Responses by Johan Debit, cofounder/creative director, Brand Brothers
Background: We were appointed by Paul Beuscher, the largest and oldest music store in Paris, to rethink its brand identity. The store has occupied the same location since 1850, in the heart of one of the most beautiful boulevards in Paris, and has seen both current French musicians and great artists pass through. During a close collaboration lasting more than six months, we worked on the brand’s new graphic language by developing a rich and structured visual system.
Reasoning: We respected the institution without indulging in a romantic vision and projected Paul Beuscher into the circuit of beautiful Parisian stores, in line with his time and desire to innovate. Our work to rethink the identity has focused on a few principles: capitalizing on a mythical name rather than musical symbolism, avoiding classical and unsurprising representations of the music world and thinking of the new branding as a visual, rich, practical and rational toolbox.
Challenges: When the brand contacted us, the initial request was to build new brand guidelines based on a logo created via a crowdsourcing site. It was obvious that we had to decline this proposal. The existing communication materials did not have any consistency and did not correspond to the standards that can be expected from such a mythical brand; it was necessary to convince management to start from the blank page by rethinking Paul Beuscher’s visual base in its entirety. This is no small task for a 170-year-old family business.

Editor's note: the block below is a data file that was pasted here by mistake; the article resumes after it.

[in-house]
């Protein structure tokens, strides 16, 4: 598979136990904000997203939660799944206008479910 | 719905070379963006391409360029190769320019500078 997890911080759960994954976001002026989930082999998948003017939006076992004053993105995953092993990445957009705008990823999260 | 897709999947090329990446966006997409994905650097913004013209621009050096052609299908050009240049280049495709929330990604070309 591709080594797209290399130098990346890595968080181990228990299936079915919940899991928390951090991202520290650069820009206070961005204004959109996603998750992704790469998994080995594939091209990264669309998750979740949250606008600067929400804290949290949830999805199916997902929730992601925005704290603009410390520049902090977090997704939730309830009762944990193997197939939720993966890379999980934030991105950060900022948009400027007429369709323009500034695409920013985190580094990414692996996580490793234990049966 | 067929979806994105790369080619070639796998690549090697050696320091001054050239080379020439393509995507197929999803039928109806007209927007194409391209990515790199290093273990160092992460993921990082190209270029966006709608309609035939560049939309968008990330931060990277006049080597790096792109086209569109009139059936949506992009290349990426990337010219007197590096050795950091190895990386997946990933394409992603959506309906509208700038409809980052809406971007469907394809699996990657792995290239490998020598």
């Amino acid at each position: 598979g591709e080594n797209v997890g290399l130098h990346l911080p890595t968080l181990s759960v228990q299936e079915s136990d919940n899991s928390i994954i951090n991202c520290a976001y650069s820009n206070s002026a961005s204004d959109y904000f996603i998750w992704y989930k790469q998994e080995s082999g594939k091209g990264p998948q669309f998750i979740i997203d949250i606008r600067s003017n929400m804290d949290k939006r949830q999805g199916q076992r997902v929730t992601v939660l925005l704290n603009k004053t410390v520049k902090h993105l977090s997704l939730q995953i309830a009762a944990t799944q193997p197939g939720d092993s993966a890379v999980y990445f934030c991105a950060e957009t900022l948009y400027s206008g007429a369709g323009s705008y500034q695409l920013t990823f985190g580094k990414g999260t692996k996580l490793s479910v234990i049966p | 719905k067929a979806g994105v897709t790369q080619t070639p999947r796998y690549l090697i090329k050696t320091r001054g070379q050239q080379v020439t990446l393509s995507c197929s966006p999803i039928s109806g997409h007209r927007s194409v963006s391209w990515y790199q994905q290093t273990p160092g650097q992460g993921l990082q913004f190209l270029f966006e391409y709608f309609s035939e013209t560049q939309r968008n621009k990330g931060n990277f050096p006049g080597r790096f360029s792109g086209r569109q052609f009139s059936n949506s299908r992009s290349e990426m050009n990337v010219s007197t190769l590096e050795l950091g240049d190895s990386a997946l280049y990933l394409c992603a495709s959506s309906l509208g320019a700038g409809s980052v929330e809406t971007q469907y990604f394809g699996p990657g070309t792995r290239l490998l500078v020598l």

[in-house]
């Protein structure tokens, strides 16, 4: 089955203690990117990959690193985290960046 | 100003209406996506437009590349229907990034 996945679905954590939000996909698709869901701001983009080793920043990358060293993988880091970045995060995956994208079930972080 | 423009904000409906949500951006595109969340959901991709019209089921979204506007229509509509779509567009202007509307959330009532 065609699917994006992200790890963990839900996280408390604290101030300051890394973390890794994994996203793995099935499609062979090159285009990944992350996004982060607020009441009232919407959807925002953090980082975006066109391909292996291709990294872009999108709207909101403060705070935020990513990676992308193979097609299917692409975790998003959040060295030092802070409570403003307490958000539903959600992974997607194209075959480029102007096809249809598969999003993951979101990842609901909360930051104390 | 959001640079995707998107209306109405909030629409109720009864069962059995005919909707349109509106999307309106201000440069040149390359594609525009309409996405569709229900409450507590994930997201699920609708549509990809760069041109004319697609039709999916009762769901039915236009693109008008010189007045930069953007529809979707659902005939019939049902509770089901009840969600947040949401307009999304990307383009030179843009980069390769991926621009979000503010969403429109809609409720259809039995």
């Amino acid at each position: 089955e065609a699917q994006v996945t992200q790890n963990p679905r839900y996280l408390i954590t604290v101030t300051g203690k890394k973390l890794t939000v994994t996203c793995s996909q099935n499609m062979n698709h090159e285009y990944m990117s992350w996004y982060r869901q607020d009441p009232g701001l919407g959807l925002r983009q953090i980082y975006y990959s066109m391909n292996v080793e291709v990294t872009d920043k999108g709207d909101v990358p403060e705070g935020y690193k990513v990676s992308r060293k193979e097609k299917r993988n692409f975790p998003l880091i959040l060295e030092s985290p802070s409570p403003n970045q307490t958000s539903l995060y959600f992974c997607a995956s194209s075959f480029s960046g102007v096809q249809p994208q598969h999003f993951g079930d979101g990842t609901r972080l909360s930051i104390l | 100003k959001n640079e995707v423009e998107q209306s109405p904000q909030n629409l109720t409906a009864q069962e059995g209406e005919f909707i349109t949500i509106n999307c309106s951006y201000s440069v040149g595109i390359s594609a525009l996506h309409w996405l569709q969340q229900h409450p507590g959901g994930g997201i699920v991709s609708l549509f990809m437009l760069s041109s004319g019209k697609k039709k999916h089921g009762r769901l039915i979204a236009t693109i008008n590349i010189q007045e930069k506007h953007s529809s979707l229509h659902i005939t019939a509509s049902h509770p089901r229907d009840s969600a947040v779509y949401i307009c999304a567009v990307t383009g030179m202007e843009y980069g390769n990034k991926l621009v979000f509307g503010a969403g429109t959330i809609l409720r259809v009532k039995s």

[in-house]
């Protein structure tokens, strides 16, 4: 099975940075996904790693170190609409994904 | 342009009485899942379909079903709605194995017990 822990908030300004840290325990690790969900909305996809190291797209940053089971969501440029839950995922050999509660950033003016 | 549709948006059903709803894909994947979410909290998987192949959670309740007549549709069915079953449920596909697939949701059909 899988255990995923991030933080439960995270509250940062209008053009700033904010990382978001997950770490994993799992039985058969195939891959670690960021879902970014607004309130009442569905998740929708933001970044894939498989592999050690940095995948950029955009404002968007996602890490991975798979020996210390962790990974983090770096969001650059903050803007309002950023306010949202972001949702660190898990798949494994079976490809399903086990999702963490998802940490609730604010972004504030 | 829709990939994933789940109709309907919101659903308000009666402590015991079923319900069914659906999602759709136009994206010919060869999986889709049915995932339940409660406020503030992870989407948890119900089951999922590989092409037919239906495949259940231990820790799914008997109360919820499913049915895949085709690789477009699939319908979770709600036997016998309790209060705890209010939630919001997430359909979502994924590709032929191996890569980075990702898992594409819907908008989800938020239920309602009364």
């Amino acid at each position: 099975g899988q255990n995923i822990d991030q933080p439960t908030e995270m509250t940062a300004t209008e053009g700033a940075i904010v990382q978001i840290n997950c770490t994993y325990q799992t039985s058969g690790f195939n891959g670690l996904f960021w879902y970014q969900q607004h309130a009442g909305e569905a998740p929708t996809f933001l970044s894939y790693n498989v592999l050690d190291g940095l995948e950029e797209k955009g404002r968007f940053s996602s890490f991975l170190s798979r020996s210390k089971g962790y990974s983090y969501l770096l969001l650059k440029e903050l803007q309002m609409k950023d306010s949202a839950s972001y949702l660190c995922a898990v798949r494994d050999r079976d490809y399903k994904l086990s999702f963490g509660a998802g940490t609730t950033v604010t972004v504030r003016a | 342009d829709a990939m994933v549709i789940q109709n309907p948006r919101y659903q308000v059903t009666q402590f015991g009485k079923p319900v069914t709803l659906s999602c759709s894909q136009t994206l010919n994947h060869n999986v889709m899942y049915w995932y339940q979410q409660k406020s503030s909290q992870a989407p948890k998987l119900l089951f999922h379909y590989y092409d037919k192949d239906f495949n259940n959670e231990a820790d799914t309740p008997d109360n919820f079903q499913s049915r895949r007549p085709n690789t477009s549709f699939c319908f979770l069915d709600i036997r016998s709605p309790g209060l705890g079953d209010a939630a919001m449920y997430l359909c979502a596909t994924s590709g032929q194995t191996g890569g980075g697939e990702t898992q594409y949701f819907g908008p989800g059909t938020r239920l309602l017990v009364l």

Favorite details: The fact that people who discover the logo only notice the eighth note hidden in the P with a second glance. Being subtle was clearly the objective!
Time constraints: We had to come up rapidly with a complete, coherent system in order to prepare upstream certain identity applications, the manufacture of which took time. As the end-of-the-year festivities approached, Paul Beuscher’s teams quickly took charge of the new branding. We used a systemic design approach, which allowed us to quickly move forward with the client, who gained an overview of the future graphic territory.
Anything new: We have learned that more clients are looking for autonomous identity systems that are easy to manage and understandable from start to finish, without compromising on graphic quality. We also learned that many customers are reluctant to adopt monolithic graphic territories. This influenced how we developed Paul Beuscher’s branding. From the very beginning, we had a broad vision of the future graphic identity, and proposed a perfectly articulated system as far in advance.